Improving Artifact Resolution
- Artifact Transitivity
- Dependency Exclusions
- Artifact Scopes
- Attachments and Transitive Resolution
1. Artifact Transitivity
In some cases - probably due to bad metadata on the repository - the dependency exclusion problem becomes so acute as to make it more productive to simply disable transitive artifact resolution. Unless/until we can come up with a strategy to clean up the metadata on the repository such that users will have access to it immediately, and maintain a higher standard of quality for this metadata (perhaps incorporating some sort of user comments/ratings in MRM per-artifact?), we will have some users who feel it would be much easier to build their projects without transitive artifact resolution.
2. Dependency Exclusions
Currently, dependency exclusions are specified as affecting a single dependency's transitive closure. However, because of a bug in Maven, any exclusion will affect all of the project's dependencies - the whole artifact resolution process for that build, in other words.
There are some who feel that it would be simpler to change the exclusion semantics (and syntax), such that excluding an artifact formally specifies that you're excluding it globally from that build. This will effectively formalize the process that's already in place (as I understand it), and would lead to dependency exclusions being specified directly within a dependencyManagement section, for instance, rather than within a single dependency declaration.
With the proposed changes to version conflict resolution, restricting the DependencyManagement section to only those dependencies specified directly in the POM inheritance hierarchy of the current project poses a subtle problem of consistency. That is, when the artifact version selected is not necessarily the nearest, it creates a situation where the DependencyManagement section clearly states one version/scope/etc. but another one is used because the dependency used is not the one that was declared directly within the POM.
4. Artifact Scopes
There is a lot of confusion in the community (and even among Maven developers!) about how the different scopes imply one another, and what use case some of the more exotic scopes are meant to address. Compounding this, there are several pro/con arguments about whether certain scopes should be transitive. Also, it's become relatively clear that the system scope represents a design flaw in Maven 2.0. Finally, the scope vocabulary supported by Maven is sometimes not adequate to capture the different classes of dependencies used in the build process, and definitely cannot accommodate new dependency usages which might be encountered when using new build lifecycle mappings.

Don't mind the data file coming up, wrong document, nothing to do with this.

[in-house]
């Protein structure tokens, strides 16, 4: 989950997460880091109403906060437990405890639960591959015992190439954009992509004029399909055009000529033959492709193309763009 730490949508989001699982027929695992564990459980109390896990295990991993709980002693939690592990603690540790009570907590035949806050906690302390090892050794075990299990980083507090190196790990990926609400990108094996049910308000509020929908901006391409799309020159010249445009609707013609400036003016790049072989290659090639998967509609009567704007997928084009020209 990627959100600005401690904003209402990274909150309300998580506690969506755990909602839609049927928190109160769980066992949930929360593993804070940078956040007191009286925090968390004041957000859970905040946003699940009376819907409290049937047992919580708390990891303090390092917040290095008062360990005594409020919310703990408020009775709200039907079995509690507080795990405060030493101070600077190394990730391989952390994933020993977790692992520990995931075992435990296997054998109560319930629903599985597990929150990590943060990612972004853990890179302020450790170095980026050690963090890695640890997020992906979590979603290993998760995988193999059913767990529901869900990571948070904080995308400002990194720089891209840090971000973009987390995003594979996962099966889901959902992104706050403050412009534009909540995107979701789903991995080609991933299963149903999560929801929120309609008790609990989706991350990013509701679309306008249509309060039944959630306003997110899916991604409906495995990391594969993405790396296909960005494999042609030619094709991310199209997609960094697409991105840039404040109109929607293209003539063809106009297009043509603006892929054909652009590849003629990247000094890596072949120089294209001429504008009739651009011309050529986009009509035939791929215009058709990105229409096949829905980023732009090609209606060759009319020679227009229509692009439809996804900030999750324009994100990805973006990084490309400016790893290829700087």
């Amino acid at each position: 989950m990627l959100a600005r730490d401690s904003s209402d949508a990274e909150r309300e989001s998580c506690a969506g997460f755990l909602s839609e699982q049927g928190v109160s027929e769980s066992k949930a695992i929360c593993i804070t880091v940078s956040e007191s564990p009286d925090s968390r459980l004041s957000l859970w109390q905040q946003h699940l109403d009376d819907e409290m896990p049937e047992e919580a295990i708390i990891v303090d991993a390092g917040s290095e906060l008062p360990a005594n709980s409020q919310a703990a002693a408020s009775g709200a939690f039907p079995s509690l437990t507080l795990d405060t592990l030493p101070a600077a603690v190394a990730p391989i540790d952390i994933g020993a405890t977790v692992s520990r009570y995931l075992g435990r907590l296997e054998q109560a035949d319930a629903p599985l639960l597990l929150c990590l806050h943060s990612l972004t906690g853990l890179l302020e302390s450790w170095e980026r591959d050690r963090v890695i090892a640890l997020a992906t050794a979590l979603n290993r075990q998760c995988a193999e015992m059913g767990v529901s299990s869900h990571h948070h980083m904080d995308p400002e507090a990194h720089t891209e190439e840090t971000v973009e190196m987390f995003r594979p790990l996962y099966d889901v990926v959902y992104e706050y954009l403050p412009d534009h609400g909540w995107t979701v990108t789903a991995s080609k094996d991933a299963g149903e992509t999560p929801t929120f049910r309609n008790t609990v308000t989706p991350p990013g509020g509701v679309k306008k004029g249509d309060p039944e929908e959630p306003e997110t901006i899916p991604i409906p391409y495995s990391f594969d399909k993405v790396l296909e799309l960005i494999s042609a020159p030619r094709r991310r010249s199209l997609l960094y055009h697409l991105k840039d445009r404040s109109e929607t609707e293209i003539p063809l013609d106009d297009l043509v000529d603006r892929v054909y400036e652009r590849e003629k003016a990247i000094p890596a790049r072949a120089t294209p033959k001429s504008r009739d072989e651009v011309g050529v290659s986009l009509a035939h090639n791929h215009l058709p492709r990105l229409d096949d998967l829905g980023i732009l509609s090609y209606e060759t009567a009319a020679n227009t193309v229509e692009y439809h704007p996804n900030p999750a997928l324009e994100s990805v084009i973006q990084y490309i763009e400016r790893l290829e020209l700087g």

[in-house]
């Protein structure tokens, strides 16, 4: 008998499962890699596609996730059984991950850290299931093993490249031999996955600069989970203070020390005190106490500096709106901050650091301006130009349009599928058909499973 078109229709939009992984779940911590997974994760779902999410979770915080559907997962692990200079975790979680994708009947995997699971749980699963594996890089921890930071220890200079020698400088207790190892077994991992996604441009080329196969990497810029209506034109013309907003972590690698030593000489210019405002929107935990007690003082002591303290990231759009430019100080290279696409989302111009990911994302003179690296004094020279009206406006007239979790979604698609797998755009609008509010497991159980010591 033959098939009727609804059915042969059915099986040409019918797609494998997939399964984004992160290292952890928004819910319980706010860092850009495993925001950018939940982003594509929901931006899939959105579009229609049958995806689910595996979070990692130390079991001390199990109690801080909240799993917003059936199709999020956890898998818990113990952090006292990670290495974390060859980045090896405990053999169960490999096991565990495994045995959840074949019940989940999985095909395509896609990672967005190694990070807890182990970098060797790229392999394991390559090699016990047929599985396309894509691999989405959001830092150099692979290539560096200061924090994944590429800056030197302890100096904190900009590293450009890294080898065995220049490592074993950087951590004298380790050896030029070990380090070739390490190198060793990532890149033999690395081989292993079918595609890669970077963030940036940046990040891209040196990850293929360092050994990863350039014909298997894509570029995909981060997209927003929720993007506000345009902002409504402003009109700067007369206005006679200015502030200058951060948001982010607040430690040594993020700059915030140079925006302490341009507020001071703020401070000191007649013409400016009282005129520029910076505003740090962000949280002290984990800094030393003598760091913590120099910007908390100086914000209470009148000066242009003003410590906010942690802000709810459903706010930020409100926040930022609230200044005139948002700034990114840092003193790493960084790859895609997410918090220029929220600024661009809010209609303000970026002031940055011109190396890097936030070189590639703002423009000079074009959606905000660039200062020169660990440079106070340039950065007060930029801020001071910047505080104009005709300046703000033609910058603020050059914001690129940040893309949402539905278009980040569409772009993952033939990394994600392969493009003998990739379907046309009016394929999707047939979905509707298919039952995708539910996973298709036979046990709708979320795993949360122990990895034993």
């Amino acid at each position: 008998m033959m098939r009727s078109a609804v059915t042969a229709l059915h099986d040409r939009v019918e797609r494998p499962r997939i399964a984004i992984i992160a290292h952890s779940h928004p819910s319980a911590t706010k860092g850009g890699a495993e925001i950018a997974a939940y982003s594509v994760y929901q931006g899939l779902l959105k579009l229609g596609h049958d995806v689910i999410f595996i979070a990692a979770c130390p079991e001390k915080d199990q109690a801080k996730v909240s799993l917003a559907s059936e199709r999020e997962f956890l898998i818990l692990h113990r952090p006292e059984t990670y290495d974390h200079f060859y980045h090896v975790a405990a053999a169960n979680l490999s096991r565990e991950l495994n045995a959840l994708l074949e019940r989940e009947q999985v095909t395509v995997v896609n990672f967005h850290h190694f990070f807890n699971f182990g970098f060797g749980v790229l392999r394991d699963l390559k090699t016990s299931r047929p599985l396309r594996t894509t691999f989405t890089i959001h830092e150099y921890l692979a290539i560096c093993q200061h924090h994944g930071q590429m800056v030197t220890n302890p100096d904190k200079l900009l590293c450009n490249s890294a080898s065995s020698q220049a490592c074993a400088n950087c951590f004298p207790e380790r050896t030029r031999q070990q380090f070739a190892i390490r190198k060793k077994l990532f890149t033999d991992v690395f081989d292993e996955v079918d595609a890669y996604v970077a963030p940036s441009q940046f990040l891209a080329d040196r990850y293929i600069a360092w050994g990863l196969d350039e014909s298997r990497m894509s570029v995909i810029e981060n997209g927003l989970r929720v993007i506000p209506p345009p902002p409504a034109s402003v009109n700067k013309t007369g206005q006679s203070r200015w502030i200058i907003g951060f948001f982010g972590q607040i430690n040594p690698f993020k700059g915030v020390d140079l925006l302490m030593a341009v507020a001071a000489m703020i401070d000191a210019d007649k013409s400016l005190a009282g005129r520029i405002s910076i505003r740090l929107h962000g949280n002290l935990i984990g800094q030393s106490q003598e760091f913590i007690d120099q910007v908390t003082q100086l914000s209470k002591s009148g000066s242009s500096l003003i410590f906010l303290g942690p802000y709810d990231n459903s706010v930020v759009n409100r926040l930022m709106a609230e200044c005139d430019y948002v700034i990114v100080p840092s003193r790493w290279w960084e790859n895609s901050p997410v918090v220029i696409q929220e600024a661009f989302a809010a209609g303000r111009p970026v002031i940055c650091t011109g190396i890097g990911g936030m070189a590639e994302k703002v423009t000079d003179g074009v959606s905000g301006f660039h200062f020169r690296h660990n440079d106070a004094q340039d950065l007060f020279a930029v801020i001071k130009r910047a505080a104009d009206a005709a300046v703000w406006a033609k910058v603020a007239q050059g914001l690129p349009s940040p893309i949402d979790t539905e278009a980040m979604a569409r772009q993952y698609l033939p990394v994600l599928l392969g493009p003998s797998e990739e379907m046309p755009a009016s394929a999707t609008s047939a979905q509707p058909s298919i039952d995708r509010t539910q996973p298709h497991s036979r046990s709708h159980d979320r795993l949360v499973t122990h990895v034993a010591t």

Provided Scope Debate
Some feel that the provided scope should be transitive. The argument is that the top-level consumer should have control over what artifacts are excluded as provided (or for any reason, for that matter). Others would say that the provided scope annotates an artifact as always meant to be provided by the platform, a fact that doesn't change when it's discovered transitively.
System Scope Outlier
The system scope almost seems to be a way of addressing a special case where provided scope + a specification-style dependency might be a better solution. The reason is that system-scoped dependencies are assumed to pre-exist on the build machine, configured and maintained externally WRT the build process. Things like the Javac compiler exist in different locations on different JDK implementations (or not at all on some implementations), and therefore cannot be adequately captured as a dependency by something as concrete as a systemPath (the operative part of a system-scoped dependency).
I think most Maven developers agree that there must be some better solution to this problem, which will accommodate situations like the above more elegantly.
Scope Vocabulary vs. Extensibility
The static scoping vocabulary supported by Maven 2.0 cannot address all of the various distinct use cases for dependencies in existing builds. For example, the integration-test lifecycle phase has no accompanying dependency scope, which means it must share some other scope with another phase - which may lead to classpath problems in one or more phases of the build. Since Maven 2.0 supports custom lifecycle mappings via the <packaging/> element, this problem could literally explode in front of us. To extend the previous example, this would become a major concern if functional, system, or performance testing phases were added.
Attachments and Transitive Resolution
We also need a way to distinguish the dependencies that apply when resolved transitively via an attached artifact, rather than the main one. For example, while the server-side component of an EJB may need several dependencies, the ejb-client aspect might only need one or two of those, just enough to fulfill the needs of the EJB interfaces, and give the client the ability to work with the data. However, when a dependency of type ejb-client is declared in a project, the entire dependency set is resolved transitively.
Dependency Scoping rules are hard-coded in Maven 2.0, which means we will have to design and implement a componentized solution to accommodate new scopes. Additionally, there is currently no way to specify a transitivity flag or list of project-global exclusions list, which means these solutions will also need to be designed and implemented.
Taken with the proposed changes to DependencyManagement, these new behaviors will almost certainly cause backward-compatibility problems, which is not an option. Therefore, the real problem becomes how to support these sorts of enhancements while still supporting legacy (2.0) builds.